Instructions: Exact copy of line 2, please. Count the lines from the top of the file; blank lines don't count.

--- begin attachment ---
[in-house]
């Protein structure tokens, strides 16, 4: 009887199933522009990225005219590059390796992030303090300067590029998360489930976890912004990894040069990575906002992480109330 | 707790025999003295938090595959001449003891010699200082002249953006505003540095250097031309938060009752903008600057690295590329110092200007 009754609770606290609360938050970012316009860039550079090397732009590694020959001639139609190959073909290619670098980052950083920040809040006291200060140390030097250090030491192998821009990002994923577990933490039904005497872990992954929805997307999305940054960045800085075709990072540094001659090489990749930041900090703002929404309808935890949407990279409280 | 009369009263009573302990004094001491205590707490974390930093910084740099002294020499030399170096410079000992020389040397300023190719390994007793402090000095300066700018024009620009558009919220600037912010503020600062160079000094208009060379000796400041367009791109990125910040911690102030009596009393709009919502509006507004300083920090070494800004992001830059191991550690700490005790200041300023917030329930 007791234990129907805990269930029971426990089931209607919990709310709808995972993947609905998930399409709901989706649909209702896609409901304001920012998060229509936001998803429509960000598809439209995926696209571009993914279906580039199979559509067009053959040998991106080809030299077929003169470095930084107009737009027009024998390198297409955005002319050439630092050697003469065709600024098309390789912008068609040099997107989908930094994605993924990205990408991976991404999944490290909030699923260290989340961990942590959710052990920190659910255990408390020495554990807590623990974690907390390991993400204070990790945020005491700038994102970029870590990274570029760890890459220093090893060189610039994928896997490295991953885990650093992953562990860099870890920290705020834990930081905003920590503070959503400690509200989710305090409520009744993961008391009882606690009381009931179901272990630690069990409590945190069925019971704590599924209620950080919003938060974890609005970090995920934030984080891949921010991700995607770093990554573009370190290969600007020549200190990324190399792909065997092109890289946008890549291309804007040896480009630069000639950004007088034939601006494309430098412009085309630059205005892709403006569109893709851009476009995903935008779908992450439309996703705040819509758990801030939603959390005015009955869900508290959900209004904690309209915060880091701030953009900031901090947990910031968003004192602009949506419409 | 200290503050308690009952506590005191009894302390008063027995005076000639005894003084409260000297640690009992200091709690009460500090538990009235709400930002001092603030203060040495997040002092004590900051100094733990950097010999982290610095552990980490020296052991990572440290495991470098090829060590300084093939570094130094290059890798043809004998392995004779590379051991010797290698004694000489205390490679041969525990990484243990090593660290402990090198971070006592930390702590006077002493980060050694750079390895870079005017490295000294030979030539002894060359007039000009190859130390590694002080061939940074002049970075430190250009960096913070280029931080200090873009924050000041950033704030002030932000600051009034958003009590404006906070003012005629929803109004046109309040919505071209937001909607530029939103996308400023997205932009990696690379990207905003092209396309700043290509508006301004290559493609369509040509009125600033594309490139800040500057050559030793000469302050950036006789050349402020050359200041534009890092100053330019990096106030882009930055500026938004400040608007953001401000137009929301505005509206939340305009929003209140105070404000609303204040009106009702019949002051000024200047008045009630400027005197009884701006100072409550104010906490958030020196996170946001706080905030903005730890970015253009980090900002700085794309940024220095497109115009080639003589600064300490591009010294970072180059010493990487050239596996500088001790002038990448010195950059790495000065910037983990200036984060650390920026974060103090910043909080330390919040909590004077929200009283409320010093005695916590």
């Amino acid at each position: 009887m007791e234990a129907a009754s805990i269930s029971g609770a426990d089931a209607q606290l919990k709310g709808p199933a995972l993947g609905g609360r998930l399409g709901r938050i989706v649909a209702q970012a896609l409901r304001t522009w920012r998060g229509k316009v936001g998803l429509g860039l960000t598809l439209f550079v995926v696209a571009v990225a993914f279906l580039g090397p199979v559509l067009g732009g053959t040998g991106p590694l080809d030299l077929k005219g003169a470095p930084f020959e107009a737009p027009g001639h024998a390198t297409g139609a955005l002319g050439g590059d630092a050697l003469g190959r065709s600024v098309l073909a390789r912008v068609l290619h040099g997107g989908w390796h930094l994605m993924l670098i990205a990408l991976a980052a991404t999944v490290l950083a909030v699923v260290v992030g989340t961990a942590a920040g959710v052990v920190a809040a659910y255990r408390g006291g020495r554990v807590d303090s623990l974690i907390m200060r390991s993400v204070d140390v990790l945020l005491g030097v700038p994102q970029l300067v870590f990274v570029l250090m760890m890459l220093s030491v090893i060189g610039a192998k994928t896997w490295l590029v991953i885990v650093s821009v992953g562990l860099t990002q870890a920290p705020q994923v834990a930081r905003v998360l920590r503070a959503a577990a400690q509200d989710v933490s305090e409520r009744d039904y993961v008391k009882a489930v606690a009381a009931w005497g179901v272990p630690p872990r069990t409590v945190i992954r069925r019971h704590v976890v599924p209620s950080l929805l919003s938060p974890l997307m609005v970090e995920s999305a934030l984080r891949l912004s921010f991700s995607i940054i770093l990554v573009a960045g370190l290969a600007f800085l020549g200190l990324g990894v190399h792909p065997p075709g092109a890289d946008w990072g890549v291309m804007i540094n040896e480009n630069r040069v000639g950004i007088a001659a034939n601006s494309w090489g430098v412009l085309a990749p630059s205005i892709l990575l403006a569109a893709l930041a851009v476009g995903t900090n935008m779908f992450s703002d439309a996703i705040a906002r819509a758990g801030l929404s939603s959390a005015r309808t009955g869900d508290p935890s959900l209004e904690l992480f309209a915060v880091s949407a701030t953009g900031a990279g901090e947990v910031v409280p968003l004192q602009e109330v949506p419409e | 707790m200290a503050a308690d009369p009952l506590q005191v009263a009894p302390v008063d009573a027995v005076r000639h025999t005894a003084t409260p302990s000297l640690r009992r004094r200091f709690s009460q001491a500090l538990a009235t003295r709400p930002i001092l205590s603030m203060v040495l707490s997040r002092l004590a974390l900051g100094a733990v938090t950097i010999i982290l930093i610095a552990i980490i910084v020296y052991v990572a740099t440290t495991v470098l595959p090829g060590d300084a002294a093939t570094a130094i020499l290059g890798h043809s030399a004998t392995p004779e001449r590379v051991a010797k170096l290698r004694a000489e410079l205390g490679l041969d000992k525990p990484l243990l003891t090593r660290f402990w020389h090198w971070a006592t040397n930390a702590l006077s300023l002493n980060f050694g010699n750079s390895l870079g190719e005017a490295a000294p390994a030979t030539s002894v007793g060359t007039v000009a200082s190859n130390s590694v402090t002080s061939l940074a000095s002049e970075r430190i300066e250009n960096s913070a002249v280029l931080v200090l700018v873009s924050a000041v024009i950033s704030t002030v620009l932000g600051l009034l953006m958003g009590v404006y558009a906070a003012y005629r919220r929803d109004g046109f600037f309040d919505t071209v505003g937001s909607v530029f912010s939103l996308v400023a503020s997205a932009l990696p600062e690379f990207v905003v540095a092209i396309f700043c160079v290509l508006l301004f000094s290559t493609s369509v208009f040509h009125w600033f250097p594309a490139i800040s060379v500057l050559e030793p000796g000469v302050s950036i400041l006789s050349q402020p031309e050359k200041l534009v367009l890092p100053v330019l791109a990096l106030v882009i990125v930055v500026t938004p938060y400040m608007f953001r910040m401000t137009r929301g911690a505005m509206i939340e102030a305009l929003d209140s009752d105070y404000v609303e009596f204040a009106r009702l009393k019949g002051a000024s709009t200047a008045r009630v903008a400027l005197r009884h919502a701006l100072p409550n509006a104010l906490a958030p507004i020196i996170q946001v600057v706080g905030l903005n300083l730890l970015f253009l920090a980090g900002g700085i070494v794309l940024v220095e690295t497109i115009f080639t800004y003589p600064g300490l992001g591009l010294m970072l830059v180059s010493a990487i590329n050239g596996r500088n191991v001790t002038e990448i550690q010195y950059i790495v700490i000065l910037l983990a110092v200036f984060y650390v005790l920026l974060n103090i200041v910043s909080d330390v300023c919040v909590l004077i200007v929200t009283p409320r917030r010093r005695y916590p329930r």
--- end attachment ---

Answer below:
């Protein structure tokens, strides 16, 4: 009887199933522009990225005219590059390796992030303090300067590029998360489930976890912004990894040069990575906002992480109330 | 707790025999003295938090595959001449003891010699200082002249953006505003540095250097031309938060009752903008600057690295590329110092200007 009754609770606290609360938050970012316009860039550079090397732009590694020959001639139609190959073909290619670098980052950083920040809040006291200060140390030097250090030491192998821009990002994923577990933490039904005497872990992954929805997307999305940054960045800085075709990072540094001659090489990749930041900090703002929404309808935890949407990279409280 | 009369009263009573302990004094001491205590707490974390930093910084740099002294020499030399170096410079000992020389040397300023190719390994007793402090000095300066700018024009620009558009919220600037912010503020600062160079000094208009060379000796400041367009791109990125910040911690102030009596009393709009919502509006507004300083920090070494800004992001830059191991550690700490005790200041300023917030329930 007791234990129907805990269930029971426990089931209607919990709310709808995972993947609905998930399409709901989706649909209702896609409901304001920012998060229509936001998803429509960000598809439209995926696209571009993914279906580039199979559509067009053959040998991106080809030299077929003169470095930084107009737009027009024998390198297409955005002319050439630092050697003469065709600024098309390789912008068609040099997107989908930094994605993924990205990408991976991404999944490290909030699923260290989340961990942590959710052990920190659910255990408390020495554990807590623990974690907390390991993400204070990790945020005491700038994102970029870590990274570029760890890459220093090893060189610039994928896997490295991953885990650093992953562990860099870890920290705020834990930081905003920590503070959503400690509200989710305090409520009744993961008391009882606690009381009931179901272990630690069990409590945190069925019971704590599924209620950080919003938060974890609005970090995920934030984080891949921010991700995607770093990554573009370190290969600007020549200190990324190399792909065997092109890289946008890549291309804007040896480009630069000639950004007088034939601006494309430098412009085309630059205005892709403006569109893709851009476009995903935008779908992450439309996703705040819509758990801030939603959390005015009955869900508290959900209004904690309209915060880091701030953009900031901090947990910031968003004192602009949506419409 | 200290503050308690009952506590005191009894302390008063027995005076000639005894003084409260000297640690009992200091709690009460500090538990009235709400930002001092603030203060040495997040002092004590900051100094733990950097010999982290610095552990980490020296052991990572440290495991470098090829060590300084093939570094130094290059890798043809004998392995004779590379051991010797290698004694000489205390490679041969525990990484243990090593660290402990090198971070006592930390702590006077002493980060050694750079390895870079005017490295000294030979030539002894060359007039000009190859130390590694002080061939940074002049970075430190250009960096913070280029931080200090873009924050000041950033704030002030932000600051009034958003009590404006906070003012005629929803109004046109309040919505071209937001909607530029939103996308400023997205932009990696690379990207905003092209396309700043290509508006301004290559493609369509040509009125600033594309490139800040500057050559030793000469302050950036006789050349402020050359200041534009890092100053330019990096106030882009930055500026938004400040608007953001401000137009929301505005509206939340305009929003209140105070404000609303204040009106009702019949002051000024200047008045009630400027005197009884701006100072409550104010906490958030020196996170946001706080905030903005730890970015253009980090900002700085794309940024220095497109115009080639003589600064300490591009010294970072180059010493990487050239596996500088001790002038990448010195950059790495000065910037983990200036984060650390920026974060103090910043909080330390919040909590004077929200009283409320010093005695916590």